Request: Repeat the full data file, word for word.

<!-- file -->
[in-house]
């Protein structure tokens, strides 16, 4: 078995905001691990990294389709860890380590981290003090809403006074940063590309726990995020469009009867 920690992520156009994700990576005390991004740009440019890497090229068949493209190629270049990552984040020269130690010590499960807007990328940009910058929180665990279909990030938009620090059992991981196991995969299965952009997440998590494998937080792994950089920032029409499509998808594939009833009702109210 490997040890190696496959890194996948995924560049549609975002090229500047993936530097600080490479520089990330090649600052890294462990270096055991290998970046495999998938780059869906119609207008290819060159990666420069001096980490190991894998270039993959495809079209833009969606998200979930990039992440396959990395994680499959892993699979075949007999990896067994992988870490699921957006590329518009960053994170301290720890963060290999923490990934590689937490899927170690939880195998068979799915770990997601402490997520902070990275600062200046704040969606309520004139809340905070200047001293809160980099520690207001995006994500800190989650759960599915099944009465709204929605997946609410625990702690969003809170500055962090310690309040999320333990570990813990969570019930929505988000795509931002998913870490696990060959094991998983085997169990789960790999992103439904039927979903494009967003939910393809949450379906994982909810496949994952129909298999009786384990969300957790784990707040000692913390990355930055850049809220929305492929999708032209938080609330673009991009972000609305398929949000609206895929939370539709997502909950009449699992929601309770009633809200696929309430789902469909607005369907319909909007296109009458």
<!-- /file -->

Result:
[in-house]
């Protein structure tokens, strides 16, 4: 078995905001691990990294389709860890380590981290003090809403006074940063590309726990995020469009009867 920690992520156009994700990576005390991004740009440019890497090229068949493209190629270049990552984040020269130690010590499960807007990328940009910058929180665990279909990030938009620090059992991981196991995969299965952009997440998590494998937080792994950089920032029409499509998808594939009833009702109210 490997040890190696496959890194996948995924560049549609975002090229500047993936530097600080490479520089990330090649600052890294462990270096055991290998970046495999998938780059869906119609207008290819060159990666420069001096980490190991894998270039993959495809079209833009969606998200979930990039992440396959990395994680499959892993699979075949007999990896067994992988870490699921957006590329518009960053994170301290720890963060290999923490990934590689937490899927170690939880195998068979799915770990997601402490997520902070990275600062200046704040969606309520004139809340905070200047001293809160980099520690207001995006994500800190989650759960599915099944009465709204929605997946609410625990702690969003809170500055962090310690309040999320333990570990813990969570019930929505988000795509931002998913870490696990060959094991998983085997169990789960790999992103439904039927979903494009967003939910393809949450379906994982909810496949994952129909298999009786384990969300957790784990707040000692913390990355930055850049809220929305492929999708032209938080609330673009991009972000609305398929949000609206895929939370539709997502909950009449699992929601309770009633809200696929309430789902469909607005369907319909909007296109009458």